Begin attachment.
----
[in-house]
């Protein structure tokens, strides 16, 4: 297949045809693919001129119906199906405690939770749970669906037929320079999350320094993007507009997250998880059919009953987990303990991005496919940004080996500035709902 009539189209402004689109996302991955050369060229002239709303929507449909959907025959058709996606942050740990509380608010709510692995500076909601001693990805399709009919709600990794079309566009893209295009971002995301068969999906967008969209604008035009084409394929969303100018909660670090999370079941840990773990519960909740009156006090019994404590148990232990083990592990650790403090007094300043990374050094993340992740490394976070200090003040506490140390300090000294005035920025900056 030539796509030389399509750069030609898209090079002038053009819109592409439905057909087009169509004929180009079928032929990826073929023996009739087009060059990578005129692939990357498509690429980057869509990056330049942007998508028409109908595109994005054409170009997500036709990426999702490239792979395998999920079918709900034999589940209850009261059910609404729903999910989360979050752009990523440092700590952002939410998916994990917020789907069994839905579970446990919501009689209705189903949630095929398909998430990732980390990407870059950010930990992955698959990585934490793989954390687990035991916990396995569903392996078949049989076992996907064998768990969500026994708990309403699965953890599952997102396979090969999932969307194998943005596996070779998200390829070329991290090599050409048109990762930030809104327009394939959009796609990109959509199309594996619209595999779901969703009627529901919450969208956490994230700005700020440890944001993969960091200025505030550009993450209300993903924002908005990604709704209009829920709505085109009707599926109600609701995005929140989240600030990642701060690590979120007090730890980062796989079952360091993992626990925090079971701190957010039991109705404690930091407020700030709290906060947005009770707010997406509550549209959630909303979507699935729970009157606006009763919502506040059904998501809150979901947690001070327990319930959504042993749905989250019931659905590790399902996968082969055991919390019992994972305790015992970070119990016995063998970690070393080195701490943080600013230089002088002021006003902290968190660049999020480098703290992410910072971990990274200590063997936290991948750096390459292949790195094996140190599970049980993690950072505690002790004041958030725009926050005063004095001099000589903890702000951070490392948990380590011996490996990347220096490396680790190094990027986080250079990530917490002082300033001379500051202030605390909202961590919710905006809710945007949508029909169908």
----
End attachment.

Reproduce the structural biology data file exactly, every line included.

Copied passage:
[in-house]
């Protein structure tokens, strides 16, 4: 297949045809693919001129119906199906405690939770749970669906037929320079999350320094993007507009997250998880059919009953987990303990991005496919940004080996500035709902 009539189209402004689109996302991955050369060229002239709303929507449909959907025959058709996606942050740990509380608010709510692995500076909601001693990805399709009919709600990794079309566009893209295009971002995301068969999906967008969209604008035009084409394929969303100018909660670090999370079941840990773990519960909740009156006090019994404590148990232990083990592990650790403090007094300043990374050094993340992740490394976070200090003040506490140390300090000294005035920025900056 030539796509030389399509750069030609898209090079002038053009819109592409439905057909087009169509004929180009079928032929990826073929023996009739087009060059990578005129692939990357498509690429980057869509990056330049942007998508028409109908595109994005054409170009997500036709990426999702490239792979395998999920079918709900034999589940209850009261059910609404729903999910989360979050752009990523440092700590952002939410998916994990917020789907069994839905579970446990919501009689209705189903949630095929398909998430990732980390990407870059950010930990992955698959990585934490793989954390687990035991916990396995569903392996078949049989076992996907064998768990969500026994708990309403699965953890599952997102396979090969999932969307194998943005596996070779998200390829070329991290090599050409048109990762930030809104327009394939959009796609990109959509199309594996619209595999779901969703009627529901919450969208956490994230700005700020440890944001993969960091200025505030550009993450209300993903924002908005990604709704209009829920709505085109009707599926109600609701995005929140989240600030990642701060690590979120007090730890980062796989079952360091993992626990925090079971701190957010039991109705404690930091407020700030709290906060947005009770707010997406509550549209959630909303979507699935729970009157606006009763919502506040059904998501809150979901947690001070327990319930959504042993749905989250019931659905590790399902996968082969055991919390019992994972305790015992970070119990016995063998970690070393080195701490943080600013230089002088002021006003902290968190660049999020480098703290992410910072971990990274200590063997936290991948750096390459292949790195094996140190599970049980993690950072505690002790004041958030725009926050005063004095001099000589903890702000951070490392948990380590011996490996990347220096490396680790190094990027986080250079990530917490002082300033001379500051202030605390909202961590919710905006809710945007949508029909169908």